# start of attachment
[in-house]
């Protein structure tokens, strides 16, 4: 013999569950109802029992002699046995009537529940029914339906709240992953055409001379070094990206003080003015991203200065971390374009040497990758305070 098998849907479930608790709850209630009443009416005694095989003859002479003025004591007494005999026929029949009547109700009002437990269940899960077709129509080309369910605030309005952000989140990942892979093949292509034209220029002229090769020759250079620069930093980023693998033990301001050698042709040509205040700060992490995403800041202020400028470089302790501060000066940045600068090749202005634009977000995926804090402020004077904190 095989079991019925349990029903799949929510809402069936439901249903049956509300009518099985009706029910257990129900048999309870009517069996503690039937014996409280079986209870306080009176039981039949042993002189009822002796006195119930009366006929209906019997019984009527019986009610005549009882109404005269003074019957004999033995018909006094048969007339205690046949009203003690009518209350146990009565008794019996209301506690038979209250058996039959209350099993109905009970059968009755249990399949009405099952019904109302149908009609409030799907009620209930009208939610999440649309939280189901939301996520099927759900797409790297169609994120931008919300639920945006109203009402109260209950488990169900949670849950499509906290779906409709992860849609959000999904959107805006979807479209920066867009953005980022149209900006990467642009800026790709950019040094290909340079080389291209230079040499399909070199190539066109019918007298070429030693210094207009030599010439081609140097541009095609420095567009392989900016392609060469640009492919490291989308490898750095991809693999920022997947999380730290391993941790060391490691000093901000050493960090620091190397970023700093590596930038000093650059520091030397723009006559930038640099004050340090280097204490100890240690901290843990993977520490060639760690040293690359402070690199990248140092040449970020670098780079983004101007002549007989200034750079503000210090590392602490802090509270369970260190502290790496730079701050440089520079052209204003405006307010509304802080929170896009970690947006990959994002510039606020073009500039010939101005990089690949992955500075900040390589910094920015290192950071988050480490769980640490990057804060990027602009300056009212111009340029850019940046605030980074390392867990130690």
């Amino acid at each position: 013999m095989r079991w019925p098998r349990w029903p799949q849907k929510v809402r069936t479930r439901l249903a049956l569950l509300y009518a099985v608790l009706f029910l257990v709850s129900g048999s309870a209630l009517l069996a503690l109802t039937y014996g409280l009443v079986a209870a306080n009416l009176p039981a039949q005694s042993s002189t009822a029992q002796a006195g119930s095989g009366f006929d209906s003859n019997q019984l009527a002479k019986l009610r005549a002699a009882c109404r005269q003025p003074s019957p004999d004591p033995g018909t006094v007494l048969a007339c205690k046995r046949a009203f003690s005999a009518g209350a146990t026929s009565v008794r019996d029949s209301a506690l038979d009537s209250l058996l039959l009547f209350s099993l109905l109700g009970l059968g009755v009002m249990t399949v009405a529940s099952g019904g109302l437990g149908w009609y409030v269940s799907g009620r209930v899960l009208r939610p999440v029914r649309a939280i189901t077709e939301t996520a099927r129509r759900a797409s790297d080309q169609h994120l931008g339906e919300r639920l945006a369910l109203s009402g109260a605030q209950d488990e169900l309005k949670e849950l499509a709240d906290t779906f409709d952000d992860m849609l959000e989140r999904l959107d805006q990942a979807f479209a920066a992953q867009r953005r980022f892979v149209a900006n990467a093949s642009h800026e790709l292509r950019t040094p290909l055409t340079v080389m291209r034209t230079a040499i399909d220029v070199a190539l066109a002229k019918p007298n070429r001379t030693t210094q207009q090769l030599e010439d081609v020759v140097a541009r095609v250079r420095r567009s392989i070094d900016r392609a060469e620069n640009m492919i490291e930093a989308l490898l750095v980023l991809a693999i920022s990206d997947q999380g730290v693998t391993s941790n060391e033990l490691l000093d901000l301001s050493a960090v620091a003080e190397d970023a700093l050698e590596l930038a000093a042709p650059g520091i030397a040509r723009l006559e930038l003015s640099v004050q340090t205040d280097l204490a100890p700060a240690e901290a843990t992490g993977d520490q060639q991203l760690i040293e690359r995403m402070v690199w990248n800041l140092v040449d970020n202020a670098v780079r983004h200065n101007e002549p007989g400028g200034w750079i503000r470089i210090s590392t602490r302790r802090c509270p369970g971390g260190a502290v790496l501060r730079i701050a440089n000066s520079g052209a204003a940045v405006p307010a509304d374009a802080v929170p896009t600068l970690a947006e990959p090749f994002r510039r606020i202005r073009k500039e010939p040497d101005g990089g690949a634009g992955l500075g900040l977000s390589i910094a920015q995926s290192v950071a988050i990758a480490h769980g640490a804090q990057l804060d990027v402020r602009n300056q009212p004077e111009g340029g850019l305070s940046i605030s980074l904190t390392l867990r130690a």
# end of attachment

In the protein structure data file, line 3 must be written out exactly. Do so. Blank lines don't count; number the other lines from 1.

């Amino acid at each position: 013999m095989r079991w019925p098998r349990w029903p799949q849907k929510v809402r069936t479930r439901l249903a049956l569950l509300y009518a099985v608790l009706f029910l257990v709850s129900g048999s309870a209630l009517l069996a503690l109802t039937y014996g409280l009443v079986a209870a306080n009416l009176p039981a039949q005694s042993s002189t009822a029992q002796a006195g119930s095989g009366f006929d209906s003859n019997q019984l009527a002479k019986l009610r005549a002699a009882c109404r005269q003025p003074s019957p004999d004591p033995g018909t006094v007494l048969a007339c205690k046995r046949a009203f003690s005999a009518g209350a146990t026929s009565v008794r019996d029949s209301a506690l038979d009537s209250l058996l039959l009547f209350s099993l109905l109700g009970l059968g009755v009002m249990t399949v009405a529940s099952g019904g109302l437990g149908w009609y409030v269940s799907g009620r209930v899960l009208r939610p999440v029914r649309a939280i189901t077709e939301t996520a099927r129509r759900a797409s790297d080309q169609h994120l931008g339906e919300r639920l945006a369910l109203s009402g109260a605030q209950d488990e169900l309005k949670e849950l499509a709240d906290t779906f409709d952000d992860m849609l959000e989140r999904l959107d805006q990942a979807f479209a920066a992953q867009r953005r980022f892979v149209a900006n990467a093949s642009h800026e790709l292509r950019t040094p290909l055409t340079v080389m291209r034209t230079a040499i399909d220029v070199a190539l066109a002229k019918p007298n070429r001379t030693t210094q207009q090769l030599e010439d081609v020759v140097a541009r095609v250079r420095r567009s392989i070094d900016r392609a060469e620069n640009m492919i490291e930093a989308l490898l750095v980023l991809a693999i920022s990206d997947q999380g730290v693998t391993s941790n060391e033990l490691l000093d901000l301001s050493a960090v620091a003080e190397d970023a700093l050698e590596l930038a000093a042709p650059g520091i030397a040509r723009l006559e930038l003015s640099v004050q340090t205040d280097l204490a100890p700060a240690e901290a843990t992490g993977d520490q060639q991203l760690i040293e690359r995403m402070v690199w990248n800041l140092v040449d970020n202020a670098v780079r983004h200065n101007e002549p007989g400028g200034w750079i503000r470089i210090s590392t602490r302790r802090c509270p369970g971390g260190a502290v790496l501060r730079i701050a440089n000066s520079g052209a204003a940045v405006p307010a509304d374009a802080v929170p896009t600068l970690a947006e990959p090749f994002r510039r606020i202005r073009k500039e010939p040497d101005g990089g690949a634009g992955l500075g900040l977000s390589i910094a920015q995926s290192v950071a988050i990758a480490h769980g640490a804090q990057l804060d990027v402020r602009n300056q009212p004077e111009g340029g850019l305070s940046i605030s980074l904190t390392l867990r130690a």